Home Health Deadliest Diphtheria Outbreak in West Africa Yet: Examining the Global Health Implications

Deadliest Diphtheria Outbreak in West Africa Yet: Examining the Global Health Implications


17,000 suspected cases, below-par National Vaccination coverage, and a completely broken Primary Health Care System are what now stands between Nigeria and a full-blown public health crisis.

Amidst the now very concerning extensive spread of this disease that was flagged In the Country last year, with health personnel putting up scuffles against this in locations like Kano in Nigeria, it is unfortunate to consider that this has extended to other West African Nations like Guinea and Niger as reported by Medecins San Frontieres (MSF).
The weekly peak number of cases is 700, with an average of 500 seen per week now.
MSF further confirms 9310 cases and 368 deaths seen so far this year.

Since the last publication in April 2023, the authorities have reported suspected cases of diphtheria to the World Health Organization every week. However, Nigeria saw an unprecedented spike in confirmed diphtheria cases between 30 June and 31 August 2023, with 5898 suspected cases documented from 59 local government areas (LGAs) in 11 states. Kano (1816), Katsina (234), Yobe (158), Bauchi (79), Kaduna (45), and Borno (33) reported most of the 99.4% suspected cases.

Diphtheria is a highly contagious vaccine-preventable disease caused mainly by the bacteria Corynebacterium diphtheriae and can be fatal in 5-10% of cases, with a higher mortality rate in young children.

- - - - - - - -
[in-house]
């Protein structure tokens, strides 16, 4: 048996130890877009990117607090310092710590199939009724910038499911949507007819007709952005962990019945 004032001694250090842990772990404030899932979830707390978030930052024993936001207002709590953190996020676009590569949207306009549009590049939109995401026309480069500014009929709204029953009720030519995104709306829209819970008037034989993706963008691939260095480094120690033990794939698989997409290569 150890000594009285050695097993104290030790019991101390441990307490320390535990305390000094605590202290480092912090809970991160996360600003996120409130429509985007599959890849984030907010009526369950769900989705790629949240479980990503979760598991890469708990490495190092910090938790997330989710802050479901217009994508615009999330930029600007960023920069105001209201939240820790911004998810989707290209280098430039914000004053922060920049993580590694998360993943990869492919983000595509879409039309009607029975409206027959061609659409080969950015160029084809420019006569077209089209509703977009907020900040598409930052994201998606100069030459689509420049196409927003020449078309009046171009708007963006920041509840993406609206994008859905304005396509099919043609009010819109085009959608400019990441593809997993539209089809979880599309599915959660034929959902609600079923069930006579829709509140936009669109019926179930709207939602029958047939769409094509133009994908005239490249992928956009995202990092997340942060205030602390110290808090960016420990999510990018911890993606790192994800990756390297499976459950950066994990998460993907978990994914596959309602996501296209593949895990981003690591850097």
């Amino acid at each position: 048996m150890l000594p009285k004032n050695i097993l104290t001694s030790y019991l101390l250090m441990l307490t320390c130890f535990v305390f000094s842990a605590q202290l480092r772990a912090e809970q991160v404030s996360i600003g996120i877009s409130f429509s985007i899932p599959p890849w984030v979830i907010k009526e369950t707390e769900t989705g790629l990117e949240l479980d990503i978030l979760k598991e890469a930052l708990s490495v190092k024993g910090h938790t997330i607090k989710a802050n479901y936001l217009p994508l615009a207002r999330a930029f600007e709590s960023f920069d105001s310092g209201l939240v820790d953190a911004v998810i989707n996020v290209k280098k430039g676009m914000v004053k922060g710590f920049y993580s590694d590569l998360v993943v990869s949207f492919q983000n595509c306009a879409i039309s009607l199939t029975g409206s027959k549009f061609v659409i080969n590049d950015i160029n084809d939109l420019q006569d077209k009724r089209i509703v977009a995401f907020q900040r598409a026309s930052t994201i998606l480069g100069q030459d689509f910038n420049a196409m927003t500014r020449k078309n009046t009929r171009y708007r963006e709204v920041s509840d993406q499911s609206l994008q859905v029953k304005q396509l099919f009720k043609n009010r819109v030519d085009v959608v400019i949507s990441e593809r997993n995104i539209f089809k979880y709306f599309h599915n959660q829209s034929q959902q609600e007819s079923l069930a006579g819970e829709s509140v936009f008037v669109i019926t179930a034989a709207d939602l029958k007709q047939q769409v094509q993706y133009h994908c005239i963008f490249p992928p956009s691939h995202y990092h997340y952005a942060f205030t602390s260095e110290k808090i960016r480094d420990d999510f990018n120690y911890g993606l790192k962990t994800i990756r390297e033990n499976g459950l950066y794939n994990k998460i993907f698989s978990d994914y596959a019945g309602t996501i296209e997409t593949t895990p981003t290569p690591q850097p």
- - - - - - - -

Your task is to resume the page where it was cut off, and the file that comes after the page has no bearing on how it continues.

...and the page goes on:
It spreads mainly via direct touch or through the air via respiratory droplets. The disease can strike folks of any age, but unvaccinated children are the most susceptible.
Symptoms typically show up gradually, beginning with a sore throat and fever. In severe circumstances, the bacteria produce a toxin (poison) that creates a thick grey or white patch at the back of the neck that clogs the airways, making it harder to breathe or swallow, also triggering a barking cough.
As a result of swollen lymph nodes, the neck may become enlarged.

Diphtheria antitoxin (DAT) and antibiotics are the approach of choice to treat the disease. Diphtheria vaccination is effective in reducing diphtheria mortality and morbidity significantly.

According to WHO’s most current risk assessment of the diphtheria epidemic in Nigeria, the risk is high at the country level but low at the regional and global levels. In response to the epidemic, the Nigeria Centre for Disease Control (NCDC), in partnership with WHO and other partners, is implementing public health measures like vaccine response, increased monitoring for early case detection, case management, and risk communication.
Nigeria has recorded diphtheria outbreaks in the past, with incidences in 2011 and 2022 worthy of note. In 2023, an outbreak of diphtheria was recorded between January and April 2023, affecting 21 of the 36 states and the FCT.